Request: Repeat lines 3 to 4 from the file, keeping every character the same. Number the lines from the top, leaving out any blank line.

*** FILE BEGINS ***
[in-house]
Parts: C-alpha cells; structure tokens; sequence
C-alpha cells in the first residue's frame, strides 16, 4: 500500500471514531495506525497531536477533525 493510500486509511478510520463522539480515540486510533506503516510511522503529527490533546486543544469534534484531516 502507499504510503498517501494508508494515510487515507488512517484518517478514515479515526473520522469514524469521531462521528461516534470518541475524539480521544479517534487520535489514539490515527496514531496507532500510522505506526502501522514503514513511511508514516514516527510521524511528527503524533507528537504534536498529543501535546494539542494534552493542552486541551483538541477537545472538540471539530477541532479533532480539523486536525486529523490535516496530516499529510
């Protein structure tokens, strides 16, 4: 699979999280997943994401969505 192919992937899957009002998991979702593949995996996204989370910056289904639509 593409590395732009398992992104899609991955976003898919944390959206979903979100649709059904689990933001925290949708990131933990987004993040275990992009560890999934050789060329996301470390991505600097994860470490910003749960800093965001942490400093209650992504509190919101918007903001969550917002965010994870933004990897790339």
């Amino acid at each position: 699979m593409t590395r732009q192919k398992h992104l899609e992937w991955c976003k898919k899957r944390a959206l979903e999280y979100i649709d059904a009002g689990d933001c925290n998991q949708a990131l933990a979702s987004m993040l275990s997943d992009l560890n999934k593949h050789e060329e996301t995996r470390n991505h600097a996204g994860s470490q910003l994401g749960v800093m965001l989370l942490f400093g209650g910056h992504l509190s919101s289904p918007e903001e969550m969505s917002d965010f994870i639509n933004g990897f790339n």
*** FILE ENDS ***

C-alpha cells in the first residue's frame, strides 16, 4: 500500500471514531495506525497531536477533525 493510500486509511478510520463522539480515540486510533506503516510511522503529527490533546486543544469534534484531516 502507499504510503498517501494508508494515510487515507488512517484518517478514515479515526473520522469514524469521531462521528461516534470518541475524539480521544479517534487520535489514539490515527496514531496507532500510522505506526502501522514503514513511511508514516514516527510521524511528527503524533507528537504534536498529543501535546494539542494534552493542552486541551483538541477537545472538540471539530477541532479533532480539523486536525486529523490535516496530516499529510
């Protein structure tokens, strides 16, 4: 699979999280997943994401969505 192919992937899957009002998991979702593949995996996204989370910056289904639509 593409590395732009398992992104899609991955976003898919944390959206979903979100649709059904689990933001925290949708990131933990987004993040275990992009560890999934050789060329996301470390991505600097994860470490910003749960800093965001942490400093209650992504509190919101918007903001969550917002965010994870933004990897790339």